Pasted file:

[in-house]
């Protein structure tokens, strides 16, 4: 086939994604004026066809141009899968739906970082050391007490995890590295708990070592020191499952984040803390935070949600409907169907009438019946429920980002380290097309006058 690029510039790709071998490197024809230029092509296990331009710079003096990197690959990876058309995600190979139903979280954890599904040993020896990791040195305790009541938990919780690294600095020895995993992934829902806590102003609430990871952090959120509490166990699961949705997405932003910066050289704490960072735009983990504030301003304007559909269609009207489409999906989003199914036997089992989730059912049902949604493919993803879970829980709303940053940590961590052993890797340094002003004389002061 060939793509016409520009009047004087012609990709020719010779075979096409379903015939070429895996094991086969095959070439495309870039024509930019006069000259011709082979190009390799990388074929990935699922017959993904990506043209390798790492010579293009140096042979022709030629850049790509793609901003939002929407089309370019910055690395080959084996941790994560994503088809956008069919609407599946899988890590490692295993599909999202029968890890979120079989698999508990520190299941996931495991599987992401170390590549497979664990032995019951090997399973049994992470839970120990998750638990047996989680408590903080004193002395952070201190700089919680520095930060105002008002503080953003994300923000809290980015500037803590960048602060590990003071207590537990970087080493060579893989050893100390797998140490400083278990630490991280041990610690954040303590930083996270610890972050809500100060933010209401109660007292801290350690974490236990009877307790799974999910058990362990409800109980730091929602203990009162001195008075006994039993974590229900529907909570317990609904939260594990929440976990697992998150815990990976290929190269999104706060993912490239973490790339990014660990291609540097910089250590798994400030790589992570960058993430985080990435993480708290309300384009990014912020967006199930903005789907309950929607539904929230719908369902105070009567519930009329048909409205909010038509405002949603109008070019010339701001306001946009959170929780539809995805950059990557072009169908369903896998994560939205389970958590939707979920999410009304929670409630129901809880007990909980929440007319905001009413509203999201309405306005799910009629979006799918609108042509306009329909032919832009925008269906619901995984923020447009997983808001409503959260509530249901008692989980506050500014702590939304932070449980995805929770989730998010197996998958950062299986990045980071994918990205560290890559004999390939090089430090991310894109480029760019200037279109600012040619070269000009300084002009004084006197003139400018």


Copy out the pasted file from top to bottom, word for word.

[in-house]
């Protein structure tokens, strides 16, 4: 086939994604004026066809141009899968739906970082050391007490995890590295708990070592020191499952984040803390935070949600409907169907009438019946429920980002380290097309006058 690029510039790709071998490197024809230029092509296990331009710079003096990197690959990876058309995600190979139903979280954890599904040993020896990791040195305790009541938990919780690294600095020895995993992934829902806590102003609430990871952090959120509490166990699961949705997405932003910066050289704490960072735009983990504030301003304007559909269609009207489409999906989003199914036997089992989730059912049902949604493919993803879970829980709303940053940590961590052993890797340094002003004389002061 060939793509016409520009009047004087012609990709020719010779075979096409379903015939070429895996094991086969095959070439495309870039024509930019006069000259011709082979190009390799990388074929990935699922017959993904990506043209390798790492010579293009140096042979022709030629850049790509793609901003939002929407089309370019910055690395080959084996941790994560994503088809956008069919609407599946899988890590490692295993599909999202029968890890979120079989698999508990520190299941996931495991599987992401170390590549497979664990032995019951090997399973049994992470839970120990998750638990047996989680408590903080004193002395952070201190700089919680520095930060105002008002503080953003994300923000809290980015500037803590960048602060590990003071207590537990970087080493060579893989050893100390797998140490400083278990630490991280041990610690954040303590930083996270610890972050809500100060933010209401109660007292801290350690974490236990009877307790799974999910058990362990409800109980730091929602203990009162001195008075006994039993974590229900529907909570317990609904939260594990929440976990697992998150815990990976290929190269999104706060993912490239973490790339990014660990291609540097910089250590798994400030790589992570960058993430985080990435993480708290309300384009990014912020967006199930903005789907309950929607539904929230719908369902105070009567519930009329048909409205909010038509405002949603109008070019010339701001306001946009959170929780539809995805950059990557072009169908369903896998994560939205389970958590939707979920999410009304929670409630129901809880007990909980929440007319905001009413509203999201309405306005799910009629979006799918609108042509306009329909032919832009925008269906619901995984923020447009997983808001409503959260509530249901008692989980506050500014702590939304932070449980995805929770989730998010197996998958950062299986990045980071994918990205560290890559004999390939090089430090991310894109480029760019200037279109600012040619070269000009300084002009004084006197003139400018």